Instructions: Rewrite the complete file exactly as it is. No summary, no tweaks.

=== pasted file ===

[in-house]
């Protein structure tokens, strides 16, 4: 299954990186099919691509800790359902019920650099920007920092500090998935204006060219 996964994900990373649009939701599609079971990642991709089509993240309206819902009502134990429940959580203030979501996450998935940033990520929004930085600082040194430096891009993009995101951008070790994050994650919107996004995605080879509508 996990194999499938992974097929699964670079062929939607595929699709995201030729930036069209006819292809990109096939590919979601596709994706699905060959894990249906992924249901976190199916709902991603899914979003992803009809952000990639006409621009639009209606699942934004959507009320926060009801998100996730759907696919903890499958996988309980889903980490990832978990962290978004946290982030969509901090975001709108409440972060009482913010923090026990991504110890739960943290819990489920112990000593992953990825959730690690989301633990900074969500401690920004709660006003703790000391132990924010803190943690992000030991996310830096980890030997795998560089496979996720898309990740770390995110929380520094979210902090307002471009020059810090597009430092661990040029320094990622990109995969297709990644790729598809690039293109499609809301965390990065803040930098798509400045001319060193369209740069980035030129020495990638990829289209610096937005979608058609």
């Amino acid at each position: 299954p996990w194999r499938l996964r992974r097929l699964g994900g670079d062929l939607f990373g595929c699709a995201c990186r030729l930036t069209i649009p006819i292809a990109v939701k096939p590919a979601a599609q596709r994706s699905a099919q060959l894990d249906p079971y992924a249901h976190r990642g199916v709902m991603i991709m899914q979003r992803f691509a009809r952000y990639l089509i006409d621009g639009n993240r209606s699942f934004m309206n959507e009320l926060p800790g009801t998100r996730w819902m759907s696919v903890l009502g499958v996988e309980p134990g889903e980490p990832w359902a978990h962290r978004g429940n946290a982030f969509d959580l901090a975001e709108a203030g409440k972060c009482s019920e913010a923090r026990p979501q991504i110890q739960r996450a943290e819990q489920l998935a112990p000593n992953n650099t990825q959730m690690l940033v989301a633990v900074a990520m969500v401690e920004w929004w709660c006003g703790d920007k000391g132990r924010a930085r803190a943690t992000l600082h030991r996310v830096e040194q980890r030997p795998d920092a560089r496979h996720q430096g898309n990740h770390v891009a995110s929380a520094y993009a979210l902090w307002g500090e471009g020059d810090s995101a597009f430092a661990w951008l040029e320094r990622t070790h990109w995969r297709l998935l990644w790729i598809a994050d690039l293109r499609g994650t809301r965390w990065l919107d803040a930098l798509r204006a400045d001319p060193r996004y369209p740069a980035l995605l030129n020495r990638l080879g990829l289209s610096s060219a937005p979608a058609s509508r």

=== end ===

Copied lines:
[in-house]
């Protein structure tokens, strides 16, 4: 299954990186099919691509800790359902019920650099920007920092500090998935204006060219 996964994900990373649009939701599609079971990642991709089509993240309206819902009502134990429940959580203030979501996450998935940033990520929004930085600082040194430096891009993009995101951008070790994050994650919107996004995605080879509508 996990194999499938992974097929699964670079062929939607595929699709995201030729930036069209006819292809990109096939590919979601596709994706699905060959894990249906992924249901976190199916709902991603899914979003992803009809952000990639006409621009639009209606699942934004959507009320926060009801998100996730759907696919903890499958996988309980889903980490990832978990962290978004946290982030969509901090975001709108409440972060009482913010923090026990991504110890739960943290819990489920112990000593992953990825959730690690989301633990900074969500401690920004709660006003703790000391132990924010803190943690992000030991996310830096980890030997795998560089496979996720898309990740770390995110929380520094979210902090307002471009020059810090597009430092661990040029320094990622990109995969297709990644790729598809690039293109499609809301965390990065803040930098798509400045001319060193369209740069980035030129020495990638990829289209610096937005979608058609």
């Amino acid at each position: 299954p996990w194999r499938l996964r992974r097929l699964g994900g670079d062929l939607f990373g595929c699709a995201c990186r030729l930036t069209i649009p006819i292809a990109v939701k096939p590919a979601a599609q596709r994706s699905a099919q060959l894990d249906p079971y992924a249901h976190r990642g199916v709902m991603i991709m899914q979003r992803f691509a009809r952000y990639l089509i006409d621009g639009n993240r209606s699942f934004m309206n959507e009320l926060p800790g009801t998100r996730w819902m759907s696919v903890l009502g499958v996988e309980p134990g889903e980490p990832w359902a978990h962290r978004g429940n946290a982030f969509d959580l901090a975001e709108a203030g409440k972060c009482s019920e913010a923090r026990p979501q991504i110890q739960r996450a943290e819990q489920l998935a112990p000593n992953n650099t990825q959730m690690l940033v989301a633990v900074a990520m969500v401690e920004w929004w709660c006003g703790d920007k000391g132990r924010a930085r803190a943690t992000l600082h030991r996310v830096e040194q980890r030997p795998d920092a560089r496979h996720q430096g898309n990740h770390v891009a995110s929380a520094y993009a979210l902090w307002g500090e471009g020059d810090s995101a597009f430092a661990w951008l040029e320094r990622t070790h990109w995969r297709l998935l990644w790729i598809a994050d690039l293109r499609g994650t809301r965390w990065l919107d803040a930098l798509r204006a400045d001319p060193r996004y369209p740069a980035l995605l030129n020495r990638l080879g990829l289209s610096s060219a937005p979608a058609s509508r």